Injury Laws That Can Affect Workers in New York Pier, Tunnel, and Bridge Accidents

Martime Construction Accident Lawyers Hofmann & SchweitzerNew York City construction doesn’t stop at the water’s edge. Hundreds of workers build bridges, renovate piers and docks, and repair the tunnels running under both land and water—and each one is at risk of suffering an injury on the job. While there are many different laws that can provide compensation when a worker is injured on a maritime construction project, it can be difficult to know which laws apply in each situation. Without the help of a marine construction attorney, workers and may not receive proper compensation for their suffering.

Common Types of NYC Maritime Construction Accidents

Maritime construction work combines all of the hazards of working on a construction site with the dangers of working near water, creating a perfect storm for injuries to occur. Although property owners, contractors, and construction managers have a duty to minimize dangers on the job site, many workers have suffered serious injuries and death while working on:

Tunnels 

Tunnel work often involves blasting, drilling, excavation, concrete pouring, and removal, all of which involves spending a considerable amount of time underground while increasing the risk of ground shifting and collapse.

Bridges 

The nature and location of bridge work carries a high risk of falls from heights, especially if workers are struck by cranes, lifts, or hoists or are not properly strapped in to safety harnesses.

Pier and dock projects 

Building the bases and supports for piers and docks can fall under both construction or maritime laws. If marine construction workers are injured at the water’s edge, they should always consult with a maritime attorney to see who may be liable for their injury costs.

Compensation Options for Injured Maritime Construction Workers

Marine construction accidents will often involve some overlap of federal maritime law, state workers’ compensation laws, and New York labor laws. Each law can have a bearing on the case depending on where the construction took place, the nature of the project, and the classification of the worker involved in the accident.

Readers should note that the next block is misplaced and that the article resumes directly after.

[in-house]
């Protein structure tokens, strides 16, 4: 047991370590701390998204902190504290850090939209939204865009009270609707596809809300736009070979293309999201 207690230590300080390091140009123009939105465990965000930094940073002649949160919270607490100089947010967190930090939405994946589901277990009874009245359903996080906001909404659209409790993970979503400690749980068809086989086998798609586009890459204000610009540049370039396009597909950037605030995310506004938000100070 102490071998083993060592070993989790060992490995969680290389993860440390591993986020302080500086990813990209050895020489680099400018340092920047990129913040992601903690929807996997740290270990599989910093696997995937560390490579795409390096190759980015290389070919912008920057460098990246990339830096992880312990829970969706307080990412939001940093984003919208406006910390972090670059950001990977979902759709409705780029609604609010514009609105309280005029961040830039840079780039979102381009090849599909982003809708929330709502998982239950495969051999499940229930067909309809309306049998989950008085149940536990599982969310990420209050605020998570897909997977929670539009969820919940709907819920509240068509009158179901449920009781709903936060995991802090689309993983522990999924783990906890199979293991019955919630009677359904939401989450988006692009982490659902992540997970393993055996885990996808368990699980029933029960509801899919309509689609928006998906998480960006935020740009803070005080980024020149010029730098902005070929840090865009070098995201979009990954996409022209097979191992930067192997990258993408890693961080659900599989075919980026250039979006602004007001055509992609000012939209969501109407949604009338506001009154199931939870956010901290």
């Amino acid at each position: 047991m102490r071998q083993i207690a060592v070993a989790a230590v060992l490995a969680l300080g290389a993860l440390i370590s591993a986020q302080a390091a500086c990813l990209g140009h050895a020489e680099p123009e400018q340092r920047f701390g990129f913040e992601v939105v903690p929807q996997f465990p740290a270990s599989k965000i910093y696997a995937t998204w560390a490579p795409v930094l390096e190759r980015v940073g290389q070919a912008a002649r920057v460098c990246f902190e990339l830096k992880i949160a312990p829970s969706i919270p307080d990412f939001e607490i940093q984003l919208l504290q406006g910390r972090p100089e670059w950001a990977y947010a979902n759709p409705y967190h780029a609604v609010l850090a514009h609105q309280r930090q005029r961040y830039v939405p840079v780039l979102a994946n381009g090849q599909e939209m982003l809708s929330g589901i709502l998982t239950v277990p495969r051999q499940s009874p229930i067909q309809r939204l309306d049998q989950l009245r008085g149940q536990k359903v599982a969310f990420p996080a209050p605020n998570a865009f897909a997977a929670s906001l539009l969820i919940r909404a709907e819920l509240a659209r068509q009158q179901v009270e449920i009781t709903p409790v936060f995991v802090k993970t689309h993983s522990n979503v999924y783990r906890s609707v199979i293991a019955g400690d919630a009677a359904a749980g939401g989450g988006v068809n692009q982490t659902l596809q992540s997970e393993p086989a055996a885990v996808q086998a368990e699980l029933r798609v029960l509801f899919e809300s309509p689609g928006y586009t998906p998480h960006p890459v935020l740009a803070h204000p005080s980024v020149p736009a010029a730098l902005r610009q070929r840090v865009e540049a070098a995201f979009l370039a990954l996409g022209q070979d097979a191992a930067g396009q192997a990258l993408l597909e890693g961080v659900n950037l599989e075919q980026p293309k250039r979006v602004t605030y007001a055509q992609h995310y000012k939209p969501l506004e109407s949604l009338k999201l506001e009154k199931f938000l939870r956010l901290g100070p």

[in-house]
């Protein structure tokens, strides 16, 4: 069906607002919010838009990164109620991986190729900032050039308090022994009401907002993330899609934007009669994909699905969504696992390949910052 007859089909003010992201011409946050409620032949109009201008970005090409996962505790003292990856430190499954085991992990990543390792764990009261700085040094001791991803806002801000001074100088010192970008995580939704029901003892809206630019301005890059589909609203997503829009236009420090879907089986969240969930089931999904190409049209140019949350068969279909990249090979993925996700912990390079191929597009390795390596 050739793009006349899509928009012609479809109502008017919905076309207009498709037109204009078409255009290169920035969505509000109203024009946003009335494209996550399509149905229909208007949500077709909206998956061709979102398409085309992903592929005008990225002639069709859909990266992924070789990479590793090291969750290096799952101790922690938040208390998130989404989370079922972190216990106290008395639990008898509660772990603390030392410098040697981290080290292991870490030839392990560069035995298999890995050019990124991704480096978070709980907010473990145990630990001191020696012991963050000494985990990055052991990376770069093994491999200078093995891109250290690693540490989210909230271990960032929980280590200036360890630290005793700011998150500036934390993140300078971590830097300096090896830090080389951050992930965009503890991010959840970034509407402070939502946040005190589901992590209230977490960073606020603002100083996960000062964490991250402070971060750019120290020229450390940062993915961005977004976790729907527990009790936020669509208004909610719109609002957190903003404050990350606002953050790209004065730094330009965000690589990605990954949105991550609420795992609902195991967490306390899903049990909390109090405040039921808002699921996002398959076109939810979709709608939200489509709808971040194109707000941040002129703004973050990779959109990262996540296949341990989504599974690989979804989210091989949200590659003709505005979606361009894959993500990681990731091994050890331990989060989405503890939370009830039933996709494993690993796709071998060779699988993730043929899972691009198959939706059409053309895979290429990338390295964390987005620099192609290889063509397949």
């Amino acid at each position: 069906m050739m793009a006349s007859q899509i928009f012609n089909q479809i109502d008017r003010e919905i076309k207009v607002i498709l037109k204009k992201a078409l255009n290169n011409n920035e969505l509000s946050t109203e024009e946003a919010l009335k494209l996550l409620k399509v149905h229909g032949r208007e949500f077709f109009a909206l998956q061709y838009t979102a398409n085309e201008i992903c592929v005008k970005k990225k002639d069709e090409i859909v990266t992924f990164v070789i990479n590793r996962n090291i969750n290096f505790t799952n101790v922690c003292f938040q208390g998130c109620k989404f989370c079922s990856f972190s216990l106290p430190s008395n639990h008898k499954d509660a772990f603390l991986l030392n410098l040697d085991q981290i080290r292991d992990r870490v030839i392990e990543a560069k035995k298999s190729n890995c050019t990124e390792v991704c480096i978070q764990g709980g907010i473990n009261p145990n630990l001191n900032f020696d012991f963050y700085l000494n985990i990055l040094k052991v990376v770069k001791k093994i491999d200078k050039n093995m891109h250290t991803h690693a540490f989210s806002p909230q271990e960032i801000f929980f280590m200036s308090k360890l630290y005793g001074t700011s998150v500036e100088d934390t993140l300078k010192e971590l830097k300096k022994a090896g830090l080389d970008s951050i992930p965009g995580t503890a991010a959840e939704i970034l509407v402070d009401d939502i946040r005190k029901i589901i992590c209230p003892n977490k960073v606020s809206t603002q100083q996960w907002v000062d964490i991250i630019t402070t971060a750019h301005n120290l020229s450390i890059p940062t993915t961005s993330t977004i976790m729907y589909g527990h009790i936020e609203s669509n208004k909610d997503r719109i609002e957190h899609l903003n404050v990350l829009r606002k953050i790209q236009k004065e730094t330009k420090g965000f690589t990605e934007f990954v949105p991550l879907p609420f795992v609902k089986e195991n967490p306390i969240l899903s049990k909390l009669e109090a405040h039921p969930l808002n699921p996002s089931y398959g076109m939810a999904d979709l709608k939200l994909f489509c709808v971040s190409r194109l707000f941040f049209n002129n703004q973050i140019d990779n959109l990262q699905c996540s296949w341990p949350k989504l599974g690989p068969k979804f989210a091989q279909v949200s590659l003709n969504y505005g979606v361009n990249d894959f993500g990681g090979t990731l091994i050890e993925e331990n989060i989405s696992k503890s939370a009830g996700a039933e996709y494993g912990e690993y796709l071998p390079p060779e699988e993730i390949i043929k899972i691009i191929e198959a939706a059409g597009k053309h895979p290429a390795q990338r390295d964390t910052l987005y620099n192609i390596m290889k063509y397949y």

Maritime construction injuries can involve a variety of injury laws, including:

Jones Act 

The Jones Act may apply to an injury that occurs on a vessel in navigation, but not on a fixed platform. However, the law may apply if the person injured is considered a Jones Act seaman. For a construction worker to meet the definition of a seaman under the Jones Act, he or she must work on a vessel for at least 30 percent of his or her employment.

Longshore Harbor Workers Compensation Act 

Dock and harbor workers who are injured on work platforms during construction on the water may be covered under this law, which provides greater benefits than those provided by the New York workers compensation system.

Workers’ Compensation 

Residential construction workers are normally covered under state workers’ compensation, but if they were injured because of an unsafe workplace, they could be owed additional payment through a personal injury lawsuit.

New York Labor Laws 

New York has enacted several state laws aimed specifically at the safety of construction workers. Employees who are injured by cranes, slip on wet surfaces, or fall from unguarded platforms may be eligible to sue the contractor, construction manager, or property owner who allowed unsafe conditions to exist on the construction site.

Municipal Claims 

If the injured employee was working on a government project, he or she has a limited window of time to bring a personal injury action against the municipal agency. Workers must file a Notice of Claim within 90 days of the accident date in order to file a work injury lawsuit against a government agency.

Although many different laws can apply to an injury case, it is worth determining which statues apply to a marine construction injury. These accidents can cause lifelong work limitations or even result in early retirement, and having an attorney look over your claim can make the difference in your financial future. Our New York City maritime construction attorneys can examine the details of your case to get you the maximum you may be owed for your injury. Simply fill out our quick online contact form or call (800) 362-9329 today to speak with a lawyer at Hofmann & Schweitzer about your case.

 

Paul T. Hofmann
Focused on personal injury, with an emphasis on maritime, railroad and construction worker tort claims.